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From Wikipedia, the free encyclopedia

A sept is an English word for a division of a family, especially a division of a clan. The word might have its origin from Latin septum "enclosure, fold",[1] or it can be an alteration of sect.[2]

The term is found in both Ireland and Scotland. It is sometimes used to translate the word slíocht, meaning seed, indicating the descendants of a person (i.e., Slíocht Brian Mac Diarmada, the descendants of Brian MacDermott).


Family branches

Síol was used within the context of a family or clan, all who bore the same surname, as a manner of distinguishing one group from another. For example: a family called Mac an Bháird (Anglicised as Ward) might be divided into septs such as Síol Seán Mac Briain, Síol Conchobhair Óg, Síol Sean Cuinn, Síol Cú Chonnacht. All of these individual lines might further sub-divide into still more septs, which in turn sometimes led to a new surname, and/or the emergence of the family considered a clan in their own right. This type of sept was normal in Scotland.


In the context of Scottish clans, septs are families that followed another family's chief. These smaller septs would then make up, and be part of, the chief's larger clan. A sept might follow another chief if two families were linked through marriage. However, if a family lived on the land of a powerful laird, they would follow him whether they were related or not. Bonds of manrent were sometimes used to bind lesser chiefs and his followers to more powerful chiefs.

Today sept lists are used by clan societies to recruit new members. Such lists date back to the 19th century, when clan societies and tartan manufacturers attempted to capitalise on the enthusiasm and interest for all things Scottish. Lists were drawn up that linked as many surnames as possible to a particular clan. In this way people without a "clan name" could connect to a Scottish clan and thus feel "entitled" to its tartan. One modern member of the Lyon Court has described the attribution of such names to particular clans as sometimes being based upon nothing but imagination, and in others cases upon a single recorded instance of a surname. Also, common surnames, found throughout the British Isles, were linked to particular clans. For example, the surname Miller was made a sept of Clan Macfarlane, and Taylor of Clan Cameron. Also, patronymic forms of common personal names were also linked to particular clans.[3] This has led to the false impression that many surnames have one origin and are all related to one another, and that such surnames are historically connected to one particular clan.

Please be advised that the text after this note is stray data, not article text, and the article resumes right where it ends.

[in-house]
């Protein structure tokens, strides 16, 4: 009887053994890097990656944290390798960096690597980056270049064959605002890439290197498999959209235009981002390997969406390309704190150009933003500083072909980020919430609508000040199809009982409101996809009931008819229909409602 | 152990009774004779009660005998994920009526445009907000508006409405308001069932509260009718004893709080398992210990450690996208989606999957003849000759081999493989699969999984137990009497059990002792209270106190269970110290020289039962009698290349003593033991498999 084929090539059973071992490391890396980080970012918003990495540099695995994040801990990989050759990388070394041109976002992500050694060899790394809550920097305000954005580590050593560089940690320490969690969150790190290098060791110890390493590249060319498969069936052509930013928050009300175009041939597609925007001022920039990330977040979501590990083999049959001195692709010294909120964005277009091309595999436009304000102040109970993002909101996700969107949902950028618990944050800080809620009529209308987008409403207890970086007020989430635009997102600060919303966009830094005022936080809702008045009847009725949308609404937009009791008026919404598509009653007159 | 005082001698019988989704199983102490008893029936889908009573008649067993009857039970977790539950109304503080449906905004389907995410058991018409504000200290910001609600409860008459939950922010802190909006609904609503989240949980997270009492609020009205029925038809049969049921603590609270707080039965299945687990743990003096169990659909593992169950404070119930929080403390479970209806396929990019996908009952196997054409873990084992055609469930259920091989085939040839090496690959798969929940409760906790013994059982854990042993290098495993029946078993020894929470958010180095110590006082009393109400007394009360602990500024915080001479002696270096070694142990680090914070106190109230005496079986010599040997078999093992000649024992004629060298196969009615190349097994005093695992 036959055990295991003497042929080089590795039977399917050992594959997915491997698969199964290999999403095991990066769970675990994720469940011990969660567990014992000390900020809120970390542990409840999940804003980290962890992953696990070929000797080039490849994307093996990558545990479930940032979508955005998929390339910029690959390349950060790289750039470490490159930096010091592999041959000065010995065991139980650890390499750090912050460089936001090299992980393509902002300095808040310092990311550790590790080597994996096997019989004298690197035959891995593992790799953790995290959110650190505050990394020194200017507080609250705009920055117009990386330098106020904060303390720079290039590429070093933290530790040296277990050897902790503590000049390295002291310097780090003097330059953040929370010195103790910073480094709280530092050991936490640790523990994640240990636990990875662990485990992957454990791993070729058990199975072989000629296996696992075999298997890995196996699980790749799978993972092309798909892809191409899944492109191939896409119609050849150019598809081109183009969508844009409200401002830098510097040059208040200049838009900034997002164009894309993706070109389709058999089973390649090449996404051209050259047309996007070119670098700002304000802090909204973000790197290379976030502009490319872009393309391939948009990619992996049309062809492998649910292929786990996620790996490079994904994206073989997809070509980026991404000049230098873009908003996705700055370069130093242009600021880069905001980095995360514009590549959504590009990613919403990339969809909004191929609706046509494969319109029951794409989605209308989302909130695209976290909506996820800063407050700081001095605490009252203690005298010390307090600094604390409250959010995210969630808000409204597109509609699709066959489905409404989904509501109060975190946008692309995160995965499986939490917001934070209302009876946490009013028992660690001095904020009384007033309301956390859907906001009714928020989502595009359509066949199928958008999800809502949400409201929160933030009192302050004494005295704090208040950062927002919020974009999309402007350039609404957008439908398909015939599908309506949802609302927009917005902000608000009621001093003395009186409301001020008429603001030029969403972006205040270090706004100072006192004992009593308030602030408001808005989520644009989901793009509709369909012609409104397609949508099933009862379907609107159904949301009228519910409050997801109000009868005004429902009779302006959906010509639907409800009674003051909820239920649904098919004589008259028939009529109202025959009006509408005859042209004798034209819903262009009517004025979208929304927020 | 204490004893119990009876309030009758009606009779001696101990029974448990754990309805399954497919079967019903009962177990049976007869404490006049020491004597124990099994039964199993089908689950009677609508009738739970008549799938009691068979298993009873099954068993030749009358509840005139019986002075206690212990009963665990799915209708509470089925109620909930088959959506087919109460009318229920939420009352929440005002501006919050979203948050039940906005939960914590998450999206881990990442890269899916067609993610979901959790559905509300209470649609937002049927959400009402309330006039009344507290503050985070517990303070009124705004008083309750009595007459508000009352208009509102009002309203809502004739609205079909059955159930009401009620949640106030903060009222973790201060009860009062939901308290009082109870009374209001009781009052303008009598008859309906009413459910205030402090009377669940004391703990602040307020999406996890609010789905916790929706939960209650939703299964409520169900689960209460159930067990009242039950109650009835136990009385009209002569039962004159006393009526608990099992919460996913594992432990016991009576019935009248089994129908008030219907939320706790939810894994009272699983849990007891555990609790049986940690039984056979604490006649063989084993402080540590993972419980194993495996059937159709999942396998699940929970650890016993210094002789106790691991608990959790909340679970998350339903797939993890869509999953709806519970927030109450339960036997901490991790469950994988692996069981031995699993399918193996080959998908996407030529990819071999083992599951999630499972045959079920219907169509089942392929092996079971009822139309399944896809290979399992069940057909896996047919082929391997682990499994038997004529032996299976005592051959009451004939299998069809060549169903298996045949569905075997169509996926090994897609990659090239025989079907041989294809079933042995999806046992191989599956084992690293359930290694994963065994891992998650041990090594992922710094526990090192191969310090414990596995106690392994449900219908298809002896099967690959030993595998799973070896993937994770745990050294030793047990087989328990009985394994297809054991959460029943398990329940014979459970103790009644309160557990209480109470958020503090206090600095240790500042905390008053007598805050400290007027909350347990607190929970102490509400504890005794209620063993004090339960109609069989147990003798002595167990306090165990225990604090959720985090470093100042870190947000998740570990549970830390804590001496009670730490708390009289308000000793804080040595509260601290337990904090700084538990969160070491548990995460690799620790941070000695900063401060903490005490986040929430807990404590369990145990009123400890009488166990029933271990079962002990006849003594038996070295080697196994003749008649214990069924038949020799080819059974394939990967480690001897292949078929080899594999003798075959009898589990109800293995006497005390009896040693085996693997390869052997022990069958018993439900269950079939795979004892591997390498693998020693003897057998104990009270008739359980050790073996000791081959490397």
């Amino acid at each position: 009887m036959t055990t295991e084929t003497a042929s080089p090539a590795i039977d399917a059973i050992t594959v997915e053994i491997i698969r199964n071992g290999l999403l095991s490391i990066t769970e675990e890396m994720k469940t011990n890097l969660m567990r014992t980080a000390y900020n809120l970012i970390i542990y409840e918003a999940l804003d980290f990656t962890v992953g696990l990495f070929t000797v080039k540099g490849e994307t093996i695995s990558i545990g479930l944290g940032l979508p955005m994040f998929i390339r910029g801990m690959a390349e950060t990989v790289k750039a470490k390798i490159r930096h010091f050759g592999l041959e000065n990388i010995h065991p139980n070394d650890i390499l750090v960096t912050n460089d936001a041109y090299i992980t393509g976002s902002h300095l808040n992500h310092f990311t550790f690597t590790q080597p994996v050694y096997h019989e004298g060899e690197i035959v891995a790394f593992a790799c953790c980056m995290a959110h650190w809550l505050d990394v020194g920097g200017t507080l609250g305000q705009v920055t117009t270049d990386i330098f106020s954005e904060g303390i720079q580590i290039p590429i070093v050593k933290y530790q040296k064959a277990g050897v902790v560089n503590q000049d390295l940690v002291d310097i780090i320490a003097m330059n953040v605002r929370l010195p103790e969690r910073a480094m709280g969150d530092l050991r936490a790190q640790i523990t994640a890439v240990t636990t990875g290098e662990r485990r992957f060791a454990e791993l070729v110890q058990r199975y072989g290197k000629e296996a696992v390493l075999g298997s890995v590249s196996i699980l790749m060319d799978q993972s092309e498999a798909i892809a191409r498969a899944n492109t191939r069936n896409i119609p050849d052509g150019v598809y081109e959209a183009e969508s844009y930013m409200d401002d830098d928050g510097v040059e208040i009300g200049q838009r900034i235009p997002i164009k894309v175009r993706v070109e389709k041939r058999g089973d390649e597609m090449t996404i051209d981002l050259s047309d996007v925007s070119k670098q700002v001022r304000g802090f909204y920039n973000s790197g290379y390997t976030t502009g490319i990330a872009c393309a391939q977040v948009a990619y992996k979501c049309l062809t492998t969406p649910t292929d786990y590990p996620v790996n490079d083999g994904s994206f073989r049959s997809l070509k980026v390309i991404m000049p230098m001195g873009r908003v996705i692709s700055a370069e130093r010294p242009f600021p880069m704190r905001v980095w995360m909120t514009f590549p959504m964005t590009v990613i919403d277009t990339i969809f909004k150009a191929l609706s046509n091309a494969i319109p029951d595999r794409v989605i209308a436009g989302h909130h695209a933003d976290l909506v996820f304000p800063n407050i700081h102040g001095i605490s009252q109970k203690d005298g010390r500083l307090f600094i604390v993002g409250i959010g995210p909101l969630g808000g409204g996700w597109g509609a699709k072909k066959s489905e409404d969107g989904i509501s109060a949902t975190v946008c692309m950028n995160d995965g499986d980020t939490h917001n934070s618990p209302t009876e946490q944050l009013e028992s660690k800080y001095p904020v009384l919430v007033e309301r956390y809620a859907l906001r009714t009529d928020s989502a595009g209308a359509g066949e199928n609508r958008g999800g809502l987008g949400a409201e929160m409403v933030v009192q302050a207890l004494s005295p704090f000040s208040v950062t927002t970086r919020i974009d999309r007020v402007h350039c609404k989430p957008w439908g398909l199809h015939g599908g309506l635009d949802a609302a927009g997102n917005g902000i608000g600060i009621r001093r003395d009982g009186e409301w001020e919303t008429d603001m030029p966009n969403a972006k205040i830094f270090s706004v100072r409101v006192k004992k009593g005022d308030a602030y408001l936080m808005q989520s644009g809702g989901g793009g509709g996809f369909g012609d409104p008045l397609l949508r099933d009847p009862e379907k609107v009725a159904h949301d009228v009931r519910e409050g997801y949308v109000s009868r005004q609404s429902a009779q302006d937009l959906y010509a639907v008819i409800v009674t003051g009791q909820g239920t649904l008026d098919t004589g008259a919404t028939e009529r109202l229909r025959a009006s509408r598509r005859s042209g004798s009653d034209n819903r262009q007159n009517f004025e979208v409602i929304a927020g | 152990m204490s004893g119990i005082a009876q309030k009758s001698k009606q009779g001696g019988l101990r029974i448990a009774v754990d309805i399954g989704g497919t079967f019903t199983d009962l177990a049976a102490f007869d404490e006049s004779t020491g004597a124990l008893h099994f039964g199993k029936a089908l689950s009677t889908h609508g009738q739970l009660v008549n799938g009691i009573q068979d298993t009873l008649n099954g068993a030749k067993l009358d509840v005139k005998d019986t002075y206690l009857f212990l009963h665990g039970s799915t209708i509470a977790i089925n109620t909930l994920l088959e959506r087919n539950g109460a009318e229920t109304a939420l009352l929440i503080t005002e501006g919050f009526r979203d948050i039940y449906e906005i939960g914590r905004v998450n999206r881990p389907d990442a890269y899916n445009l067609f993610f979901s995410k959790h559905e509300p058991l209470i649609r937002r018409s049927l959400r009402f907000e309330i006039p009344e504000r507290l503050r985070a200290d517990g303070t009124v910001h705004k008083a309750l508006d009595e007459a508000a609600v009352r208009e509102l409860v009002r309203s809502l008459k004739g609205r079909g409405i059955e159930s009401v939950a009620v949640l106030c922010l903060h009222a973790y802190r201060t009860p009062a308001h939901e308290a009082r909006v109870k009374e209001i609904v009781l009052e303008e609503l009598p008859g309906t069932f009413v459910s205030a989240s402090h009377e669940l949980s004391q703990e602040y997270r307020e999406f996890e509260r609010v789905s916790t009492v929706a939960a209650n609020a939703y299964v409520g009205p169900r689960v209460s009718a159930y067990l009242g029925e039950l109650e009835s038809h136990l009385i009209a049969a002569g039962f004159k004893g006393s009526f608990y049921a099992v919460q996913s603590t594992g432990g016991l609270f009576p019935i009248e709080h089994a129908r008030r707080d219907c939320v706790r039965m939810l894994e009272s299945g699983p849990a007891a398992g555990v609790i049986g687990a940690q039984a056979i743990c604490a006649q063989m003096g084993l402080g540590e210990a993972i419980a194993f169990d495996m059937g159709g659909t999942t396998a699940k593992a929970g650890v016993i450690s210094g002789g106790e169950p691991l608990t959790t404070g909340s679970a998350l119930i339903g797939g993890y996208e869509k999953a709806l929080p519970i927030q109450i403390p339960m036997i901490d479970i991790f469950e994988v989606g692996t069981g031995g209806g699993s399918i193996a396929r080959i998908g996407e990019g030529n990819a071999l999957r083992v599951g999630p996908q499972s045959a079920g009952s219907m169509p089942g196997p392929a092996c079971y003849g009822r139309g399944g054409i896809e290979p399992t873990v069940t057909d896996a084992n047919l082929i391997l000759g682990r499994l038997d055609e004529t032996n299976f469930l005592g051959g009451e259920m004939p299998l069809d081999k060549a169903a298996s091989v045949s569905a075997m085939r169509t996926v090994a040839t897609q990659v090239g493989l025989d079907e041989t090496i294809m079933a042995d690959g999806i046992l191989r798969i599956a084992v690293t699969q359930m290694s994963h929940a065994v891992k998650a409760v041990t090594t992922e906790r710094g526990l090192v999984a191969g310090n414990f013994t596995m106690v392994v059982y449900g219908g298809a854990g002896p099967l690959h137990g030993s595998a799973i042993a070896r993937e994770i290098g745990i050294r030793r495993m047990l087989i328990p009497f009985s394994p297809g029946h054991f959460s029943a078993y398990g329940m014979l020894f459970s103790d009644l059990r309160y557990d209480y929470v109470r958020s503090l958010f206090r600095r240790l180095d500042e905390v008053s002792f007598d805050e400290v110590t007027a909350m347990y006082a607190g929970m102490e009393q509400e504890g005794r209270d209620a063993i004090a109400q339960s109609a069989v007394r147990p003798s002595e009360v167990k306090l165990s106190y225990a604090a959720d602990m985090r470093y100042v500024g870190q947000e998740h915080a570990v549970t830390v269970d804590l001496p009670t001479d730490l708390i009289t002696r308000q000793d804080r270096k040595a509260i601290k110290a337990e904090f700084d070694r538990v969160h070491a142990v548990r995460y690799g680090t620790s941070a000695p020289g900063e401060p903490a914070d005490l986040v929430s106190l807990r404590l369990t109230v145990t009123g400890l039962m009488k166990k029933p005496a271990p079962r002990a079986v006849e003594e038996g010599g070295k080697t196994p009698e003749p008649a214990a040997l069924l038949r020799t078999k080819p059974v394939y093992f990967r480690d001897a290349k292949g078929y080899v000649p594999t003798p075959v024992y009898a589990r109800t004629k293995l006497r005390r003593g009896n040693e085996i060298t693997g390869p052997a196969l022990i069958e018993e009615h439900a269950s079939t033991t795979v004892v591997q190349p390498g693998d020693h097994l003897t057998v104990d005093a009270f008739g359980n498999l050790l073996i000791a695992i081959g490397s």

Historically, the term 'sept' was not used in Ireland until the nineteenth century, long after any notion of clanship had been eradicated. The English word 'sept' is most accurate referring to a sub-group within a large clan; especially when that group has taken up residence outside of their clan's original territory. (O'Neill, MacSweeney, and O'Connor are examples.) Related Irish septs and clans often belong to larger groups, sometimes called tribes, such as the Dál gCais, Uí Néill, Uí Fiachrach, and Uí Maine. Recently, the late Edward MacLysaght suggested the English word 'sept' be used in place of the word 'clan' with regards to the historical social structure in Ireland, so as to differentiate it from the centralized Scottish clan system. This would imply that Ireland possessed no formalised clan system, which is not wholly accurate. Brehon Law, the ancient legal system of Ireland clearly defined the clan system in pre-Norman Ireland, which collapsed after the Tudor Conquest. The Gaels, when speaking of themselves, employed their term 'clan'.

See also


  1. ^ "sept". Merriam-Webster Online Dictionary. 2008. Retrieved 2008-09-05.  
  2. ^ Webster's II Dictionary Editors et al. (ed.) (2005). Webster's II New College Dictionary, page 1031. Houghton Mifflin Reference Books ISBN 0618396012
  3. ^ Campbell of Airds, Alastair (2000). A History of Clan Campbell; Volume 1, From Origins To The Battle Of Flodden. Edinburgh: Edinburgh University Press. pp. 220–221. ISBN 1-902930-17-7.  

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